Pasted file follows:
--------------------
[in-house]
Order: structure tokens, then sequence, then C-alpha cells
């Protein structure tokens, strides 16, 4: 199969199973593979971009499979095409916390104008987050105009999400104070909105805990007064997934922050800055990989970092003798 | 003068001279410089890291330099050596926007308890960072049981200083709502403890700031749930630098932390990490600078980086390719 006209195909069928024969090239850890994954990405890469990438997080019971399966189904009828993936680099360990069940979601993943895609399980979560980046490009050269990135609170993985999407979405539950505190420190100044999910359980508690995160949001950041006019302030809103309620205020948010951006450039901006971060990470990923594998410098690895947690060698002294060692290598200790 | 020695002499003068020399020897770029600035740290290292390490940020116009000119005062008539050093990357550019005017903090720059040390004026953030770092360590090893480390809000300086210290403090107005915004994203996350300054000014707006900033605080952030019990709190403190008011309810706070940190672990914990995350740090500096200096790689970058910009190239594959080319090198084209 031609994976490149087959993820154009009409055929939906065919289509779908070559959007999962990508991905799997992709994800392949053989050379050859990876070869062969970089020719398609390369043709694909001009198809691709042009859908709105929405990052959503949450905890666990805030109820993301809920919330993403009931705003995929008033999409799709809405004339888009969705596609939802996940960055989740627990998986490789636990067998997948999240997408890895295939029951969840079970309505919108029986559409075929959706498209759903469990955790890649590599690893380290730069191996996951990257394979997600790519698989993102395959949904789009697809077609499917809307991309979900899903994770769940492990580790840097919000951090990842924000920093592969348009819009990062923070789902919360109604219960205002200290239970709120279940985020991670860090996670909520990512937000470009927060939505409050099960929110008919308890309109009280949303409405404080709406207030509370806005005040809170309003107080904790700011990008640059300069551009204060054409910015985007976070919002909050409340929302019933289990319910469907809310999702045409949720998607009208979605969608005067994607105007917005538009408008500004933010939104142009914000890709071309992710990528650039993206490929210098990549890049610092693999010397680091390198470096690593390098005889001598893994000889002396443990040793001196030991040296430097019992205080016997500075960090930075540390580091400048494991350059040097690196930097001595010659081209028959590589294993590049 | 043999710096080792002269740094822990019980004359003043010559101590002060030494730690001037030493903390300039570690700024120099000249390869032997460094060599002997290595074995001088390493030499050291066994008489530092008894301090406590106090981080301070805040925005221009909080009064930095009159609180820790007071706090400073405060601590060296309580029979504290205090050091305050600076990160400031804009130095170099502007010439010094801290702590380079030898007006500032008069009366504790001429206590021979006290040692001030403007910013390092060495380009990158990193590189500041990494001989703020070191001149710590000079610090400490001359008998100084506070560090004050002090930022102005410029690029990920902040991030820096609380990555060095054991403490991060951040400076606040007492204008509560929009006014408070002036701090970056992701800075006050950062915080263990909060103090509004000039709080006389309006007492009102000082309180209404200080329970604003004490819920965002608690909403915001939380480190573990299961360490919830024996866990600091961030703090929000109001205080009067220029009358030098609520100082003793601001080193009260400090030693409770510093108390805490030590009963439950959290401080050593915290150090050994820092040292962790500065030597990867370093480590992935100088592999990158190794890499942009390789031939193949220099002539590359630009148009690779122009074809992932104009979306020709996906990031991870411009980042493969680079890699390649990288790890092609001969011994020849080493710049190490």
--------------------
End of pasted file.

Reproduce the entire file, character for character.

[in-house]
Order: structure tokens, then sequence, then C-alpha cells
């Protein structure tokens, strides 16, 4: 199969199973593979971009499979095409916390104008987050105009999400104070909105805990007064997934922050800055990989970092003798 | 003068001279410089890291330099050596926007308890960072049981200083709502403890700031749930630098932390990490600078980086390719 006209195909069928024969090239850890994954990405890469990438997080019971399966189904009828993936680099360990069940979601993943895609399980979560980046490009050269990135609170993985999407979405539950505190420190100044999910359980508690995160949001950041006019302030809103309620205020948010951006450039901006971060990470990923594998410098690895947690060698002294060692290598200790 | 020695002499003068020399020897770029600035740290290292390490940020116009000119005062008539050093990357550019005017903090720059040390004026953030770092360590090893480390809000300086210290403090107005915004994203996350300054000014707006900033605080952030019990709190403190008011309810706070940190672990914990995350740090500096200096790689970058910009190239594959080319090198084209 031609994976490149087959993820154009009409055929939906065919289509779908070559959007999962990508991905799997992709994800392949053989050379050859990876070869062969970089020719398609390369043709694909001009198809691709042009859908709105929405990052959503949450905890666990805030109820993301809920919330993403009931705003995929008033999409799709809405004339888009969705596609939802996940960055989740627990998986490789636990067998997948999240997408890895295939029951969840079970309505919108029986559409075929959706498209759903469990955790890649590599690893380290730069191996996951990257394979997600790519698989993102395959949904789009697809077609499917809307991309979900899903994770769940492990580790840097919000951090990842924000920093592969348009819009990062923070789902919360109604219960205002200290239970709120279940985020991670860090996670909520990512937000470009927060939505409050099960929110008919308890309109009280949303409405404080709406207030509370806005005040809170309003107080904790700011990008640059300069551009204060054409910015985007976070919002909050409340929302019933289990319910469907809310999702045409949720998607009208979605969608005067994607105007917005538009408008500004933010939104142009914000890709071309992710990528650039993206490929210098990549890049610092693999010397680091390198470096690593390098005889001598893994000889002396443990040793001196030991040296430097019992205080016997500075960090930075540390580091400048494991350059040097690196930097001595010659081209028959590589294993590049 | 043999710096080792002269740094822990019980004359003043010559101590002060030494730690001037030493903390300039570690700024120099000249390869032997460094060599002997290595074995001088390493030499050291066994008489530092008894301090406590106090981080301070805040925005221009909080009064930095009159609180820790007071706090400073405060601590060296309580029979504290205090050091305050600076990160400031804009130095170099502007010439010094801290702590380079030898007006500032008069009366504790001429206590021979006290040692001030403007910013390092060495380009990158990193590189500041990494001989703020070191001149710590000079610090400490001359008998100084506070560090004050002090930022102005410029690029990920902040991030820096609380990555060095054991403490991060951040400076606040007492204008509560929009006014408070002036701090970056992701800075006050950062915080263990909060103090509004000039709080006389309006007492009102000082309180209404200080329970604003004490819920965002608690909403915001939380480190573990299961360490919830024996866990600091961030703090929000109001205080009067220029009358030098609520100082003793601001080193009260400090030693409770510093108390805490030590009963439950959290401080050593915290150090050994820092040292962790500065030597990867370093480590992935100088592999990158190794890499942009390789031939193949220099002539590359630009148009690779122009074809992932104009979306020709996906990031991870411009980042493969680079890699390649990288790890092609001969011994020849080493710049190490």